author = "Signe Rosenlund and Leif Broeng and Carsten Jensen and Anders Holsgaard-Larsen and S{\o}ren Overgaard",
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TY - JOUR

T1 - The effect of posterior and lateral approach on patient-reported outcome measures and physical function in patients with osteoarthritis, undergoing total hip replacement

T2 - a randomised controlled trial protocol

AU - Rosenlund, Signe

AU - Broeng, Leif

AU - Jensen, Carsten

AU - Holsgaard-Larsen, Anders

AU - Overgaard, Søren

PY - 2014

Y1 - 2014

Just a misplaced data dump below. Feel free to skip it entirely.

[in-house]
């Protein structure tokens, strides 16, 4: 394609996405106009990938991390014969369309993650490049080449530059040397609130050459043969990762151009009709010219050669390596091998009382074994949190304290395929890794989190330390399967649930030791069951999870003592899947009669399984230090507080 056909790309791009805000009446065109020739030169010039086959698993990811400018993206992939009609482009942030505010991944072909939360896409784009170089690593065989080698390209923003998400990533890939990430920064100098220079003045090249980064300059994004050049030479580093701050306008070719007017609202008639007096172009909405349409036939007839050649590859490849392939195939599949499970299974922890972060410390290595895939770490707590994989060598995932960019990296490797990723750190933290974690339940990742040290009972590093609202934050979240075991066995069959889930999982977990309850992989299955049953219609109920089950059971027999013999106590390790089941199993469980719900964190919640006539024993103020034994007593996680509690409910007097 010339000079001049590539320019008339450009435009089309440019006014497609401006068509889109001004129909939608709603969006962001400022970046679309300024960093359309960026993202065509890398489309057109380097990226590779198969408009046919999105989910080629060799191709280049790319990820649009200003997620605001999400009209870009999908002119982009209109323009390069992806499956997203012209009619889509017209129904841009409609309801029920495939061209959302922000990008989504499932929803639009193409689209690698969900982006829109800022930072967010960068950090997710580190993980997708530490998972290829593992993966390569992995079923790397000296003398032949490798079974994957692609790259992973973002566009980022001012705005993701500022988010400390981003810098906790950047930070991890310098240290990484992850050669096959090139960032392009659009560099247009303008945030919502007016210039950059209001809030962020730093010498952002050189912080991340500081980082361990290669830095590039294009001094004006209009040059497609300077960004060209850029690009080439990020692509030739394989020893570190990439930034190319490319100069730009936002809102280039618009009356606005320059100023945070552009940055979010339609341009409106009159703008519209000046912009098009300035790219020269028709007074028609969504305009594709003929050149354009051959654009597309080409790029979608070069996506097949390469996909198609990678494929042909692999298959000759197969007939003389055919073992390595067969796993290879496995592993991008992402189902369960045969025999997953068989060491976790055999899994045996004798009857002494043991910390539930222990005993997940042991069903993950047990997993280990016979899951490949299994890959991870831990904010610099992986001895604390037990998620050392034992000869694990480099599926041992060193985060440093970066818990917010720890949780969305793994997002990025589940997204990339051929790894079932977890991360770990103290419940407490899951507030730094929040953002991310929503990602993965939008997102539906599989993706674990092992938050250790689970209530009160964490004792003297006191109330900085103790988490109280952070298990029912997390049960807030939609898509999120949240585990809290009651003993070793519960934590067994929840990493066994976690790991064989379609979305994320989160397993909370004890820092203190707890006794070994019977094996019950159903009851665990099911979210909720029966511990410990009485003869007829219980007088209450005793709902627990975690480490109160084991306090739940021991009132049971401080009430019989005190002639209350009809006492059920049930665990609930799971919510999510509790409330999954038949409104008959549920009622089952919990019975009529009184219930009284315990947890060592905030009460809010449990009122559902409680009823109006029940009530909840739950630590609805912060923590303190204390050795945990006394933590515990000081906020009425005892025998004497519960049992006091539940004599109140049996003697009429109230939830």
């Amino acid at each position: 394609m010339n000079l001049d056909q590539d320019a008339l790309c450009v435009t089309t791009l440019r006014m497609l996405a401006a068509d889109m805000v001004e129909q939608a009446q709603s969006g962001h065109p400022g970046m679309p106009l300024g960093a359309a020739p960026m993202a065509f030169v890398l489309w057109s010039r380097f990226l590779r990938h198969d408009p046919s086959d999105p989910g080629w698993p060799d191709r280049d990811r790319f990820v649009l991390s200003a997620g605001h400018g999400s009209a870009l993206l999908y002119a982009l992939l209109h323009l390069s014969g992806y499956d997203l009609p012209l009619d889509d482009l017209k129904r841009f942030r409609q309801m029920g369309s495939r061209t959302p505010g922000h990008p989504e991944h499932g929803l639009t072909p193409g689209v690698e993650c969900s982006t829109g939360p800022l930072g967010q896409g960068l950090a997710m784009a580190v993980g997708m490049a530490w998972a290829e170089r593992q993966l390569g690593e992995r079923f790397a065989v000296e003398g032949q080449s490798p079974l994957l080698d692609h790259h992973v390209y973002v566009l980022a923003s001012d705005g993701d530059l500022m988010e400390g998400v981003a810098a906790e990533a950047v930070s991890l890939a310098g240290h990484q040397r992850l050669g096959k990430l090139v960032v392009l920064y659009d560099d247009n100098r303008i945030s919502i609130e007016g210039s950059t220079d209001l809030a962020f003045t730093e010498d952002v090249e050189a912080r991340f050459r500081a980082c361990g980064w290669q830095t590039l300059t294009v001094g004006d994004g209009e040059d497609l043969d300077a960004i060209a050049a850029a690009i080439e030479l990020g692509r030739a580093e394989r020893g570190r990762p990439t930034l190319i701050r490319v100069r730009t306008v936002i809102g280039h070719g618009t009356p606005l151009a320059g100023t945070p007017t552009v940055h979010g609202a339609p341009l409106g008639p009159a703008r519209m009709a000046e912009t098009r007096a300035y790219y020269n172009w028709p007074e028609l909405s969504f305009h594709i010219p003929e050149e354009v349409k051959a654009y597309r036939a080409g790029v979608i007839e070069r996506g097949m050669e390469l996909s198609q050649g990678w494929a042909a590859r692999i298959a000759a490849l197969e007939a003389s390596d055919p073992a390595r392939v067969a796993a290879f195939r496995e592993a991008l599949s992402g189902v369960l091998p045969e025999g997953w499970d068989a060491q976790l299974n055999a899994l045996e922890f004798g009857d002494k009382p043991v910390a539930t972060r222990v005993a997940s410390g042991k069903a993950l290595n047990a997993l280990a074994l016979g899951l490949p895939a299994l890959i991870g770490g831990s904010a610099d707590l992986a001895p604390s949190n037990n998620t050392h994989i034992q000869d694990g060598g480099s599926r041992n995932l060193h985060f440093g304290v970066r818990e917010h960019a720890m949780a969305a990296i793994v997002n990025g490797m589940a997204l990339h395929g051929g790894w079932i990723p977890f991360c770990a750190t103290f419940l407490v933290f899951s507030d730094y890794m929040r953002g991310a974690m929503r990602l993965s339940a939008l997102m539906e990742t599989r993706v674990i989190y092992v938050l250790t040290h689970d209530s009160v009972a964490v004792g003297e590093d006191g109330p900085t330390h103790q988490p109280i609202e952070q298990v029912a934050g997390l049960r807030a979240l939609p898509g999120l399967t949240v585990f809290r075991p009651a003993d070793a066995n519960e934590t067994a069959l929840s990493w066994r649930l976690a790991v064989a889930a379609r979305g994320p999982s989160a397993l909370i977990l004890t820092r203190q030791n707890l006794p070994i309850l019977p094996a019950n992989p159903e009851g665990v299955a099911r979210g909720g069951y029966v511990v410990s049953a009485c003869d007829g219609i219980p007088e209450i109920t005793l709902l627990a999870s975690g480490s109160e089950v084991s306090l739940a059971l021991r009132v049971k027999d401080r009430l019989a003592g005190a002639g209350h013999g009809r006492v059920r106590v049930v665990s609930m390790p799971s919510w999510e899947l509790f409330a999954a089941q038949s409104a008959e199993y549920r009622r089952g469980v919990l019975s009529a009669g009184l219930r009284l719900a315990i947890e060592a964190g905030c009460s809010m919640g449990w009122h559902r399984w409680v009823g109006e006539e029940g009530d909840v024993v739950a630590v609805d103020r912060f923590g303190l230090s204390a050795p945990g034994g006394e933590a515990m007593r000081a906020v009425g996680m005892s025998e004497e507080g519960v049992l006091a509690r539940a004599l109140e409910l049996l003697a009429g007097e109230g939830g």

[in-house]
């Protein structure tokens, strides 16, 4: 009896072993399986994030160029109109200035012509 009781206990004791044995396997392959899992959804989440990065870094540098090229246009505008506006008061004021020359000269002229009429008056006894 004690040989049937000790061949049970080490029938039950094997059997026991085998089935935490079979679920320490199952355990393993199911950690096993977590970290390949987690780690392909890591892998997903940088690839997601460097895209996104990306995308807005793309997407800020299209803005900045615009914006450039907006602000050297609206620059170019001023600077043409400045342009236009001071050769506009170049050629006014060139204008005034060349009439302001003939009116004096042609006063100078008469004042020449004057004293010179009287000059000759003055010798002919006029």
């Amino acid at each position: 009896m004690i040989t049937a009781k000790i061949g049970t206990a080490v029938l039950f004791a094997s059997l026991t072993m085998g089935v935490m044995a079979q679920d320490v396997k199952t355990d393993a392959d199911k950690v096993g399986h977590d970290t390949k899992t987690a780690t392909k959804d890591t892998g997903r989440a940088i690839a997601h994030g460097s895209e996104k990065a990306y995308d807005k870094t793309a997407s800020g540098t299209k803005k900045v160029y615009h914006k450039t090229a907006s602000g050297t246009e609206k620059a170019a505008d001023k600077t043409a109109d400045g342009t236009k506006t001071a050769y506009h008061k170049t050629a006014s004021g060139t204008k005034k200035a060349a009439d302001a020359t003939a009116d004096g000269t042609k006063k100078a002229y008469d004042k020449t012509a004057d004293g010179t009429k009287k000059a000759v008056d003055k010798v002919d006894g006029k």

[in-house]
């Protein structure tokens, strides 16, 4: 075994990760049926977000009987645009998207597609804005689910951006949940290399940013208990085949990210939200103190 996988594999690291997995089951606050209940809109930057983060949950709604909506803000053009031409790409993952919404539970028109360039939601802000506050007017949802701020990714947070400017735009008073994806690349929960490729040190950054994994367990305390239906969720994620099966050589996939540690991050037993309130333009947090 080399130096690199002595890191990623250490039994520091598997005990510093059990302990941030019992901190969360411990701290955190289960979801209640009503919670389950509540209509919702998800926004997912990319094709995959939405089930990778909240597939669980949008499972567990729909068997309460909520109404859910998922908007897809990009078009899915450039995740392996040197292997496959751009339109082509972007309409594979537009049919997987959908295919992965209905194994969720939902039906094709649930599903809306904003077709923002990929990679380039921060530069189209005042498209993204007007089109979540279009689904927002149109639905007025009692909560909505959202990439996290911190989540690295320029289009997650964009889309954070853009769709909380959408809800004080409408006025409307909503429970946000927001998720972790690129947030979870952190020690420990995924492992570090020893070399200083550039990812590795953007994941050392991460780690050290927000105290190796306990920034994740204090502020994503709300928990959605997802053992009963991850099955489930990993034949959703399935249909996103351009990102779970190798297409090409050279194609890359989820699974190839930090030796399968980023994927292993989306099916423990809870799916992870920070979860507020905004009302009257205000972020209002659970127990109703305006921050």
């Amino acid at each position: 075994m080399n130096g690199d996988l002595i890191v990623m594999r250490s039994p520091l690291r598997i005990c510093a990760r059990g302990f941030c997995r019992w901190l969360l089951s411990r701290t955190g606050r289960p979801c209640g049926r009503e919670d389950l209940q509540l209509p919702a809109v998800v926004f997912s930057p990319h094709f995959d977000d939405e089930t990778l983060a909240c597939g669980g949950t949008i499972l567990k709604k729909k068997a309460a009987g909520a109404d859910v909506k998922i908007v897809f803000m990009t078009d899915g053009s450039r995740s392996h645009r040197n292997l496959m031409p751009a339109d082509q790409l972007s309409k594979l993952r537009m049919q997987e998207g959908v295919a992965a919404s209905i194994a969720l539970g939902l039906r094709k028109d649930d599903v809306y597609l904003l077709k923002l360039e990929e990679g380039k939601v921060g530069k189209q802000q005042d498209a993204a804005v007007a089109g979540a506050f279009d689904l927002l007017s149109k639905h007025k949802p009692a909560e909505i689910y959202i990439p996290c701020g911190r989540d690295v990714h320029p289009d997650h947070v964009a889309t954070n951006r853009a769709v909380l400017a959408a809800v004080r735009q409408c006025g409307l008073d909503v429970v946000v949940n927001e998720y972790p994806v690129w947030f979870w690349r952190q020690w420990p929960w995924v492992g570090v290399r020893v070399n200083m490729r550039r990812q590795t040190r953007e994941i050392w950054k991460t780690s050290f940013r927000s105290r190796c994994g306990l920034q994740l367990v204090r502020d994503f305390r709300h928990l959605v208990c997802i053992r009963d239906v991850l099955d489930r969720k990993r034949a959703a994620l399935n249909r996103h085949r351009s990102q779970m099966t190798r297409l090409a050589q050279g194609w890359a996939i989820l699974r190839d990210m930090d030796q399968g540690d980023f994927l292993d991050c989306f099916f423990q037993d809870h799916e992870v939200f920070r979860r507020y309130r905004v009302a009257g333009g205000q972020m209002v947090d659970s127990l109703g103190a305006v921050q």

N2 - BACKGROUND: Total hip replacement provides pain relief and improves physical function and quality of life in patients with end-stage hip osteoarthritis. The incidence of hip replacement operations is expected to increase due to the growing elderly population. Overall, the posterior approach and lateral approach are the two most commonly used approaches for hip replacement operations. The posterior approach is associated with an increased risk of revision due to dislocations, and some studies have shown that the lateral approach is associated with reduced patient-reported outcomes, including physical function and pain; however, this has not been investigated in a randomised controlled trial with a twelve-month follow-up. We hypothesized that the lateral approach has an inferior outcome in patient-reported outcome compared with the posterior approach after one year.METHODS/DESIGN: The trial is a prospective, double blinded, parallel-group controlled trial with balanced randomisation [1: 1]. Patients with hip osteoarthritis scheduled for hip replacement surgery, aged 45-70 years, will be consecutively recruited and randomised into two groups. Group A will receive hip replacement using the posterior approach, and Group B will receive hip replacement using the lateral approach. The primary end-point for assessing the outcome of the two interventions will be twelve months after surgery. Follow-up will also be performed after three and six months. The primary outcome is Hip Disability and Osteoarthritis Outcome Score, subscale of "Physical function Short form" (HOOS-PS) Secondary outcome measures include two other subscales of HOOS ("Pain" and "Hip related Quality of Life"), physical activity level (UCLA activity score), limping (HHS) and general health status (EQ-5D-3L). Explorative outcomes include physical function test, 3D-gait-analysis and muscle strength.DISCUSSION: To our knowledge, this is the first randomised controlled trial comparing the posterior approach with the lateral approach with patient reported outcome as the primary outcome and with a twelve-month follow-up.TRIAL REGISTRATION: Clinicaltrial.gov: NCT01616667.